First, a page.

Saturday was a beautiful day. The sun shone brilliantly from a bright blue sky. The surface of the deck finally reappeared after spending the winter under a mountain of snow. The melting created streams that poured down the curbs of the streets, the water glistening in the sun‘s rays. As I ran my errands, there were people out everywhere enjoying the day. I saw people out walking their dogs and people out walking themselves. There were runners and a dad teaching his little girl to ride her bike. There were young boys tossing a football back and forth. (They were wearing shorts and t-shirts while they ran through the remaining snow in their yard. A bit optimistic in my opinion. It’s not that warm yet.) I saw a toddler on a little tricycle with a long handle coming off the back where her grandpa held tight, pushing and steering her up the street.
The next-door neighbors stopped over with baby Ethan, who is six months old already. He was a newborn the last time I actually saw him. It was October and I’d just returned from a shopping excursion with my sister while my men-folk had been off on a hunting weekend. It was one of those beautiful, warm fall days when the leaves on the trees were full of reds, golds and oranges. Ethan was sound asleep in his stroller then, bundled up and curled in a ball the way newborns tend to do. Now, he seems a different child. We all caught up with one another while standing on our front sidewalk and I held Ethan, no longer a newborn, while he took in his surroundings. His eyes were wide open this time and he did a constant frog-kick with his little legs as I tried to keep a good hold on him.
I was even able to open some windows and let some fresh air into the house and was greeted by one of the less attractive aspects of warm temperatures – the chorus of barking dogs from across the street. Sigh. The houses in this neighborhood are in close proximity to one another. I love dogs, and I know they bark, but when it’s gone on for an hour, I wish the owners would do something about it!
As I sit here writing this, it is early morning and I can hear a strong wind blowing through the trees and against the house. It is causing the back gate to clang against the fence post and it reminds me that the warmest days of spring might not be here to stay just yet. But they’re just around the corner. And I am ready.
It’s 4 am on Sunday and I am wide awake. I was hoping to wake up early today, but 4 am is not quite what I had in mind. I mean, I am an early riser, but this is extreme, even for me. I was thinking more along the lines of 5:30 or 6:00. I was going to start my day with a sunrise walk, but I was not planning on having to wait for the sun
This is all the internet’s fault.
Okay, it’s not exactly the internet’s fault. It is my internet provider’s fault for not having a repair technician available to restore my lost internet connection on a weekend. (And in all honesty, I applaud them for that. Having a husband who has had to work his share of evenings, weekends and holidays for 25 years, I know how much that sucks.) But I had my Saturday all planned out. And those plans involved the internet. You can see why I am upset!
See, Mark was working the night shift, and on the weekends when he is on the night shift, he is out of the house by 6 pm. While he slept all day, I cleaned house and did the usual Saturday stuff. I took care of the routine scrubbing, dusting and vacuuming. I even descaled the Keurig coffee maker, cleaned the oven and washed a winter‘s worth of dirt and sand from the entryway rugs! After all that hard work, I was ready for some down-time. When Mark left for work, I headed for my favorite recliner to catch up on my reader and do some writing. Call me boring, but there are plenty of Saturday nights when I go out and live it up. I just wanted a quiet night with my internet for a change, but no… the internet decides to be fickle!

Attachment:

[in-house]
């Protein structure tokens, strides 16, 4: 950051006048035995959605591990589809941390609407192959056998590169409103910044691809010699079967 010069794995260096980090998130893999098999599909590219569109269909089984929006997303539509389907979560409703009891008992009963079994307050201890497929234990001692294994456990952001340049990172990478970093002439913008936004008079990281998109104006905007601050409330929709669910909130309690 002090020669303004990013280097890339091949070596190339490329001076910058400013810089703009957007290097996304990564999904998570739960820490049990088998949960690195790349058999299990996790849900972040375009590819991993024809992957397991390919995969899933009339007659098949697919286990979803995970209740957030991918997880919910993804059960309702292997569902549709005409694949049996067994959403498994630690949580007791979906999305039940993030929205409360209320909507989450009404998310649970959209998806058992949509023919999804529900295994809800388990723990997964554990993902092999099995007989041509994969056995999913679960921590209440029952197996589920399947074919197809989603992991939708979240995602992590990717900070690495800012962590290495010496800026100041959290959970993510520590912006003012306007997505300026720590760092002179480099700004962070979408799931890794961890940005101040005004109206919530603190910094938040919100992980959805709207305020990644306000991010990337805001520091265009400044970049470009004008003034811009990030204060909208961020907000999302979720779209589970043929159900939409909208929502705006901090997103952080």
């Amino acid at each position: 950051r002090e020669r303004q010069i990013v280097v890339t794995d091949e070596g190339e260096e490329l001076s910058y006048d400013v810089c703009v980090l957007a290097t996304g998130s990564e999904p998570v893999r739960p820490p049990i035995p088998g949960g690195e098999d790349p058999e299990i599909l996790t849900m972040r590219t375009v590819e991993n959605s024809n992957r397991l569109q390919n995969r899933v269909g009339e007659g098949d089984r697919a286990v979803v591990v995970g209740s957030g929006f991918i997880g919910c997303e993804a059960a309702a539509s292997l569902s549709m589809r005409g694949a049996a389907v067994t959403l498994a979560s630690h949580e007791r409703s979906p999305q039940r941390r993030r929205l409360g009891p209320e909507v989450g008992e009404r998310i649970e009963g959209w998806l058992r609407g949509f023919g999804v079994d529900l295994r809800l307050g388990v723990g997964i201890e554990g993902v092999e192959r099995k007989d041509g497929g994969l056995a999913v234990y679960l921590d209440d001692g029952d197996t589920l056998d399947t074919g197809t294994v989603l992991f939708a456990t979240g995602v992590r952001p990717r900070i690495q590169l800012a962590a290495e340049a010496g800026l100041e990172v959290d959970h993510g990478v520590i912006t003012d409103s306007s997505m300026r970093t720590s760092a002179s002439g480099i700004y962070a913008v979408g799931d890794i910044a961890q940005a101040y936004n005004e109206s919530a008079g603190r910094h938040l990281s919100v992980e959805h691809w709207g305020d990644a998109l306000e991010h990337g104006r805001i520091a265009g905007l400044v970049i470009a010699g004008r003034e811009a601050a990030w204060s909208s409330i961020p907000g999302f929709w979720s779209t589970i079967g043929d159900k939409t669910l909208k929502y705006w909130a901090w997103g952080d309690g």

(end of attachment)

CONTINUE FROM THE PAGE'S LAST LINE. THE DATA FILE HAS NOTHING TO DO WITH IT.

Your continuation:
To the internet’s credit, I did get some time in. I cleaned up the sidebar on my blog a bit, changed the header photo to give things a more spring-like feel, and even browsed the WordPress themes to see if I might like to give the blog a whole new look. (Decided against that idea. I like the clean feel of this theme.) I managed to get through just a couple of posts in my reader when I wanted to look something up on Google. I couldn’t get a new browser window to open and assumed I’d just lost my wireless connection. It happens. I reset the router, but still… nothing. Weird. I checked the desktop computer, which has a wired connection and was unable to open a browser window there too.
So I called my internet provider and a representative ran some diagnostics. I confirmed that all the proper wires and power cords were, in fact connected. He had me unplug the connections and plug them back in and then the modem lights were supposed to begin to blink green, which they did. Then he said that hopefully, they would all glow solid. One of them refused to cooperate. One of them would not quit blinking and go solid. The technician confirmed that my modem was not defective but that it wasn’t receiving a signal. Most likely there was a problem with the wiring outside of the house. Had we had any work done recently, like the installation of a security system? Nope, the security system was installed long ago and we’ve made no changes for quite a while. He said this problem would require a service technician to come physically check things out… on MONDAY!
MONDAY? Seriously? Did he not realize that Monday was two days away? Did he not realize that I had no plans for this particular Saturday night, other than those that involved the internet? Did he not understand that the internet and I spend time together every single day? To his credit, he was very apologetic and made sure to remind me to call again after repairs were made so that I would not be charged for usage on the days I was disconnected. I thanked him for his assistance, we hung up and then I thought, “Now what?”